A tradition in my family has always been the customary ritual of decorating eggs for Easter. As far back as history can take us, the egg seems to have always been a symbol of continuing life and resurrection. Therefore, it was natural to decorate them and give out as gifts for part of the feasting after the solemn fast of Lent. Although it is now more contemporary to exchange chocolate or candy eggs, many families still carry out the historic practice of using real eggs. However, what is to become of all the excess hard-boiled eggs other than the habitual egg sandwich?
Allow me to give you a few examples that will hopefully inspire some culinary creativity in your kitchen.
A quick and simple idea would be to crumble them to garnish salads. This would not only add bright colours to the salad, but is also is a fantastic way to add additional low-fat protein. Crumbled eggs are also vivid garnishes for stir-frys or potato salad. The crumbled mix of white and yellow is much more eye appealing than two-toned slices of egg.
If one were to search the internet or visit the local library, they would discover a variety of hard-boiled egg recipes. They will include a number of egg & cheese dips, pickled eggs, and many versions of deviled eggs. For example, try combining the yolk mixture for deviled eggs with smoked salmon before stuffing back into the egg white halves for a delicious change.
My favorite hard-boiled egg recipe is Scotch Eggs. This Scottish recipe is prepared by encasing hard-boiled eggs with sausage meat. They are then rolled in a mixture of cracker crumbs and fresh chopped parsley, and baked in the oven. Once cooled, they are sliced into quarters for a sensational presentation.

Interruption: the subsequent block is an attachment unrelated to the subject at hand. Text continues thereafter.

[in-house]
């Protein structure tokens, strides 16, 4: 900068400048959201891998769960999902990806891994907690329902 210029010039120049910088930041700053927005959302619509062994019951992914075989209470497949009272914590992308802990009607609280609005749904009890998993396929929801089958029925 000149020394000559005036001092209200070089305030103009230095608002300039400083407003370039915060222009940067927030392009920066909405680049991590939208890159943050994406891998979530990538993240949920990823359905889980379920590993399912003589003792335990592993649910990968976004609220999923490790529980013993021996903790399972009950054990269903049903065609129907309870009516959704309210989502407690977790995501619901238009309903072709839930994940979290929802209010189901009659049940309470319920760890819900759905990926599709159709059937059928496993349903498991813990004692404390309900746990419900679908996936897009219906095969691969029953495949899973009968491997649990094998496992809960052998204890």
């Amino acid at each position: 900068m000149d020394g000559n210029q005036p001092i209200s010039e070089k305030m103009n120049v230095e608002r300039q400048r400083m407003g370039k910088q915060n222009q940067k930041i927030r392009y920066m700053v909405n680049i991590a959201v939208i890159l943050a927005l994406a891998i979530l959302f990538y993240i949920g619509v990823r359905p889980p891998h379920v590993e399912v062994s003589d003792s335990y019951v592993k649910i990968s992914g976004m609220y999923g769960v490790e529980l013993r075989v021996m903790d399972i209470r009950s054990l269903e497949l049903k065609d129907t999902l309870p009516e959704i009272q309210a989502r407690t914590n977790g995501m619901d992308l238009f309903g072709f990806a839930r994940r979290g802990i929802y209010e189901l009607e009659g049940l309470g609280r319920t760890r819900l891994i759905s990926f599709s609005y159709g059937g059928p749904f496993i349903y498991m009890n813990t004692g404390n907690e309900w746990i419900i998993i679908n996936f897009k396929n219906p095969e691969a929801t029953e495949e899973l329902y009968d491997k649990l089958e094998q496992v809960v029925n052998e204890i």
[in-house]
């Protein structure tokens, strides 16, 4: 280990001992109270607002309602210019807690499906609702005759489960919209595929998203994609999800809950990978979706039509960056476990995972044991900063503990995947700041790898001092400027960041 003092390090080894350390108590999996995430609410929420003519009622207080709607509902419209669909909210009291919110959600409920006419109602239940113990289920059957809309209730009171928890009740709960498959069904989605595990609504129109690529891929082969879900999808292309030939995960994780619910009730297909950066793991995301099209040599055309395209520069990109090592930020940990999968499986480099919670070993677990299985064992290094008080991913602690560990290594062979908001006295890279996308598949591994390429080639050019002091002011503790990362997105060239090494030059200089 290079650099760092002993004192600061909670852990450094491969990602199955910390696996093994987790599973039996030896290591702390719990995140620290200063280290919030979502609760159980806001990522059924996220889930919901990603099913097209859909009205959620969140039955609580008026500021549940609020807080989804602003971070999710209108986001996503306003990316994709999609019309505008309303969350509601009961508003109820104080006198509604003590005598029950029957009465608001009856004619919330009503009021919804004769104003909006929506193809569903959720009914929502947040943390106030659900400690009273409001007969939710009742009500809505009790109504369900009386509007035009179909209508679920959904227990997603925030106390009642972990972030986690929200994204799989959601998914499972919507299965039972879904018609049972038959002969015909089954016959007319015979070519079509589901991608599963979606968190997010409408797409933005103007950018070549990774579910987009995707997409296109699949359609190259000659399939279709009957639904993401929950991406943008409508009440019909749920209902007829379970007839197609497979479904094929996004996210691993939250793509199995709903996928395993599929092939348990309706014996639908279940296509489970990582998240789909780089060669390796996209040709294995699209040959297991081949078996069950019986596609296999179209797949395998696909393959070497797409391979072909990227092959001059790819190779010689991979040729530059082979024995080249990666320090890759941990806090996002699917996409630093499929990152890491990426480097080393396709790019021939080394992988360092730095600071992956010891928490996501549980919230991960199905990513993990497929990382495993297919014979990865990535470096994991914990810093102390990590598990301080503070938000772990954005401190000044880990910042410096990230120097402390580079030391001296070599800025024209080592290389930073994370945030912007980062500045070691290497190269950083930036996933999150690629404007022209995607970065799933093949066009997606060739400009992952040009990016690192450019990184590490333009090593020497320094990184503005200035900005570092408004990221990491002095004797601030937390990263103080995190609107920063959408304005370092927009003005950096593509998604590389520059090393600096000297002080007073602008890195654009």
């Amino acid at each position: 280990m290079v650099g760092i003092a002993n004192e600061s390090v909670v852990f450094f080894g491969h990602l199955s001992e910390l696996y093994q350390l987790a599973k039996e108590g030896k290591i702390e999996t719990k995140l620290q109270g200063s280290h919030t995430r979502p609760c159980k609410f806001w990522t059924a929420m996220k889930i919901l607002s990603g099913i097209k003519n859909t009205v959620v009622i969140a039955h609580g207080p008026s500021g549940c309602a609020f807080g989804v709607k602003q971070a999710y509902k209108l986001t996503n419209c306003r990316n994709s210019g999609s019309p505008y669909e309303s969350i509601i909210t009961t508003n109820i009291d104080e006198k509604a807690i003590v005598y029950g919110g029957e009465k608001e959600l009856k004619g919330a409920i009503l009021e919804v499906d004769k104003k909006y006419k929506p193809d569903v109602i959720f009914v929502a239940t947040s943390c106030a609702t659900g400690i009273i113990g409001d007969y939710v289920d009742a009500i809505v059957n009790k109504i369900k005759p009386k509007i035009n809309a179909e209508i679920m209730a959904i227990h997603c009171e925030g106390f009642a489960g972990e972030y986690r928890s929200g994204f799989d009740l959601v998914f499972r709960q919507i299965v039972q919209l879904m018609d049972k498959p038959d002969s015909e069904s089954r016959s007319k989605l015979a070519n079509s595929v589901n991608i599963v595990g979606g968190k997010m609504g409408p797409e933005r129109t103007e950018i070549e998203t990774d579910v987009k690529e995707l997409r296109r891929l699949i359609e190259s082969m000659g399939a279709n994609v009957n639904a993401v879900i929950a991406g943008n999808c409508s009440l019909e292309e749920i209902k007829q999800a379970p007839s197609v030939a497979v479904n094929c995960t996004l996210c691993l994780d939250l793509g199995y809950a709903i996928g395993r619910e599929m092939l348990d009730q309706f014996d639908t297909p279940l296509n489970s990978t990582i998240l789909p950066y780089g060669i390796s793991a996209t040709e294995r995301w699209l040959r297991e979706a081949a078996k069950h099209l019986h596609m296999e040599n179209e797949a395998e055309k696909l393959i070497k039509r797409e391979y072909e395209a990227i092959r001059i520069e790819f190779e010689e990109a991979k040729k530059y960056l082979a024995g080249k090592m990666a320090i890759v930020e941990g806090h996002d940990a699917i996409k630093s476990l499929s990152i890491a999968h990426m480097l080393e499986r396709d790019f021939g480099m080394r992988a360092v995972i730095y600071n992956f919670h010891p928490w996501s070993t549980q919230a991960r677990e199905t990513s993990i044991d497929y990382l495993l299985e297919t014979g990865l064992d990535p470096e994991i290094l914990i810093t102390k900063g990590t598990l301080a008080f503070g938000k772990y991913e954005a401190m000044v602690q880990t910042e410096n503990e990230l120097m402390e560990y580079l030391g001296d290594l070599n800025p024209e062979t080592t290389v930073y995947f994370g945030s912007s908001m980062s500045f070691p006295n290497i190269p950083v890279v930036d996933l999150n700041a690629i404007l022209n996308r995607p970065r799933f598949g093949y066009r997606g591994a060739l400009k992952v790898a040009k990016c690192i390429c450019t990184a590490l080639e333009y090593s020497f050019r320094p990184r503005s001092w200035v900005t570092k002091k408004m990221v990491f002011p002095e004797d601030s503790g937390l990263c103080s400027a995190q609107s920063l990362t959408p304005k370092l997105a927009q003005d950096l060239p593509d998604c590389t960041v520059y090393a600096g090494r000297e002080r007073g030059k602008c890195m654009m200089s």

When selecting eggs to boil, one wants to make sure they are choosing older eggs rather than the freshest ones. This is because over a period of time more air develops between the shell and the shell membrane, and thus making them easier to peel. Also try rolling the cooked egg on the counter with some gentle pressure to makes cracks all over the surface, and then peel under cool running water.
If there is a green ring inside the egg around the yolk, this indicates a chemical reaction between the iron in the yolk and the sulfur in the white. This happens when the egg is either cooked too long, or at too high of a temperature. Try adjusting your cooking time and plunge them into an ice water bath immediately to stop the cooking process.
Hopefully all of this egg inspiration will keep your mind from questioning, “what was cooked first – chicken or the egg?” Until next time... Happy Cooking!
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